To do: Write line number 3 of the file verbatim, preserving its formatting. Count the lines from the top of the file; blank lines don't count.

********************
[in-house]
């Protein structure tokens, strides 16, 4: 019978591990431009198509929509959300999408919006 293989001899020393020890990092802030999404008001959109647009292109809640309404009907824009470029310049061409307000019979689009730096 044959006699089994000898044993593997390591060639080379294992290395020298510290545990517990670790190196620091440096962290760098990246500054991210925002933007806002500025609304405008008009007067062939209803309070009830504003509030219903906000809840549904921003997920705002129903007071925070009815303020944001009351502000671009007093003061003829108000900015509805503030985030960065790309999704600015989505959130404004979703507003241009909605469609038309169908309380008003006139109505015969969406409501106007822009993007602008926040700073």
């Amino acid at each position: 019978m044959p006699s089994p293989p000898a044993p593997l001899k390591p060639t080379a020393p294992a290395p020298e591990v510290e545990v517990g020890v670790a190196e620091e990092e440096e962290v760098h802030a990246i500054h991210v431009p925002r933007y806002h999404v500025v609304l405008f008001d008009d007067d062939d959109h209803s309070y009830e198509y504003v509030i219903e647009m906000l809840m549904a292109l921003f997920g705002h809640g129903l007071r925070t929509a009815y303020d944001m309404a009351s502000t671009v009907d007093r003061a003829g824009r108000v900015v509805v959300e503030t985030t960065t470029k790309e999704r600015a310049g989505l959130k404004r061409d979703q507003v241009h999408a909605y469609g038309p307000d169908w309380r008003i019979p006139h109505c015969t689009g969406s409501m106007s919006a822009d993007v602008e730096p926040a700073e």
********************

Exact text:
């Amino acid at each position: 019978m044959p006699s089994p293989p000898a044993p593997l001899k390591p060639t080379a020393p294992a290395p020298e591990v510290e545990v517990g020890v670790a190196e620091e990092e440096e962290v760098h802030a990246i500054h991210v431009p925002r933007y806002h999404v500025v609304l405008f008001d008009d007067d062939d959109h209803s309070y009830e198509y504003v509030i219903e647009m906000l809840m549904a292109l921003f997920g705002h809640g129903l007071r925070t929509a009815y303020d944001m309404a009351s502000t671009v009907d007093r003061a003829g824009r108000v900015v509805v959300e503030t985030t960065t470029k790309e999704r600015a310049g989505l959130k404004r061409d979703q507003v241009h999408a909605y469609g038309p307000d169908w309380r008003i019979p006139h109505c015969t689009g969406s409501m106007s919006a822009d993007v602008e730096p926040a700073e």